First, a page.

CPAP and BiPAP are the most popular sleep apnea therapies that offer the potential of a rapid solution to pauses in breathing during sleep. If you have sleep apnea, it is likely that your physician has discussed one or both of these solutions. Many patients wonder if one is better than the other. Here we discuss the differences between Bipap and CPAP and when each option is used.

What is the difference between CPAP and BIPAP?

Both CPAP and BiPAP are treatments for sleep apnea that use airway pressure to treat pauses in breathing during sleep. Each technology has unique benefits that is used to treat sleep disordered breathing problems. While there are differences between the two, there are also many similarities. Read on to discover CPAP vs BIPAP information that may assist you in finding the best solution.

What is CPAP?

CPAP stands for continuous positive airway pressure. It is the most popular treatment for obstructive sleep apnea (OSA). It uses air pressure generated by a machine, delivered through a tube into a mask that fits over the nose or mouth.1

What is BiPAP?

BiPAP refers to Bilevel or two-level positive airway pressure. Like CPAP, air is sent through a tube into a mask that fits over the nose. While CPAP generally delivers a single pressure, BiPAP delivers an inhale pressure and an exhale pressure. BiPAP is a trademark of Respironics.

Which is better, CPAP or BiPAP?

Each is used for a special purpose. Historically, BiPAP was more expensive than CPAP. BiPAP is often used when CPAP is not tolerated by the user. There are new technologies that increase comfort with CPAP.2


BiPAP is sometimes used in patients who have pulmonary (lung) issues, like COPD. The difference in pressures helps to eliminate extra CO2 carbon dioxide gas from the body. The side effects of CPAP machines are the same.

CPAP and BiPAP machines look similar. The attachments are the same. They both use the same CPAP mask and the same CPAP supplies.

There are other type of ventilatory support devices, including Adaptive Servo Ventilation (ASV).

More On BiPAP or CPAP

The CPAP machine is designed to deliver air pressure through the nostrils into the back of the throat in order to keep the airway open. The pressure is adjustable. There are several potential modifications to the way the air can be delivered in order to keep the airway open during sleep.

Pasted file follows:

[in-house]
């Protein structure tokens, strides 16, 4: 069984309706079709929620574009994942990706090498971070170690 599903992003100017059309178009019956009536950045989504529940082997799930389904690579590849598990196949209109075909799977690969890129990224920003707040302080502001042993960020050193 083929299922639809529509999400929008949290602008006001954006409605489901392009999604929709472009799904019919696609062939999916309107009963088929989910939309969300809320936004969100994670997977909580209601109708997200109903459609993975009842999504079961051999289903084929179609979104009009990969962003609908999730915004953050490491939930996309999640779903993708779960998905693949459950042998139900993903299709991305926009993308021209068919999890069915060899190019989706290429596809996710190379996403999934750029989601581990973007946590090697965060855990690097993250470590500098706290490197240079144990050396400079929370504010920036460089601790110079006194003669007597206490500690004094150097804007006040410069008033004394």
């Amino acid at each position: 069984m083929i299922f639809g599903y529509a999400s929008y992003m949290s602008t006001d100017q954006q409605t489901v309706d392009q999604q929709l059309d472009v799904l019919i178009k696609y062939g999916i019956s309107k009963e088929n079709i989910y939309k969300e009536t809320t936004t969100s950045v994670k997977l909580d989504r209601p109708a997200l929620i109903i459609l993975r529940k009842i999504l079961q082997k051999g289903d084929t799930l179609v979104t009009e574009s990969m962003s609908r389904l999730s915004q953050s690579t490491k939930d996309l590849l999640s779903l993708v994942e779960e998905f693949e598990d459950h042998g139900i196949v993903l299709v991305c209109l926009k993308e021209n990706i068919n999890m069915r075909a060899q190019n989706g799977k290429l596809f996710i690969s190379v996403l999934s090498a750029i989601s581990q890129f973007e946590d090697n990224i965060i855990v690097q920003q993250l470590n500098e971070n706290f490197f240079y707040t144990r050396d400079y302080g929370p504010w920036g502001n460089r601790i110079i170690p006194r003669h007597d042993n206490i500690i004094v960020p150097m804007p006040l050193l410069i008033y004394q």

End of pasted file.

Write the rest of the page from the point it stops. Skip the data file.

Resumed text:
The BiPAP or bilevel machine is very similar to the C-PAP machine. Utilizing the identical setup as a CPAP with tubing and masks, the BiPAP uses a different pressure setting. While CPAP delivers one pressure, BiPAP delivers two pressures. These two pressures are known as inhalation positive airway pressure (IPAP) and exhalation positive airway pressure (EPAP).

cpap bipap

BiPAP is often used with individuals who need extra respiratory support. It is often prescribed for patients with congestive heart failure/coronary artery disease and pulmonary or neurologic medical disorders. Patients with neuromuscular disorders may also benefit from the pressure differential of a bilevel positive airway pressure device.

The BiPAP is usually preset with two settings. The effort when inhaling and exhaling is monitored. When the  person sleeping doesn’t breathe for a programmed period of time, the BiPAP may be set to deliver a breath. This is usually set as a minimum breath or ‘back-up rate’ that sets a minimum breaths per minute (BPM).

This setting is designed so that the patient breathes a set frequency of breaths per minute. One of the many  advantages of the BiPAP machine is that the strain is decreased during expiration. This limits the amount of energy expended during exhalation. In other words, it is easier to breathe out with BiPAP than with CPAP.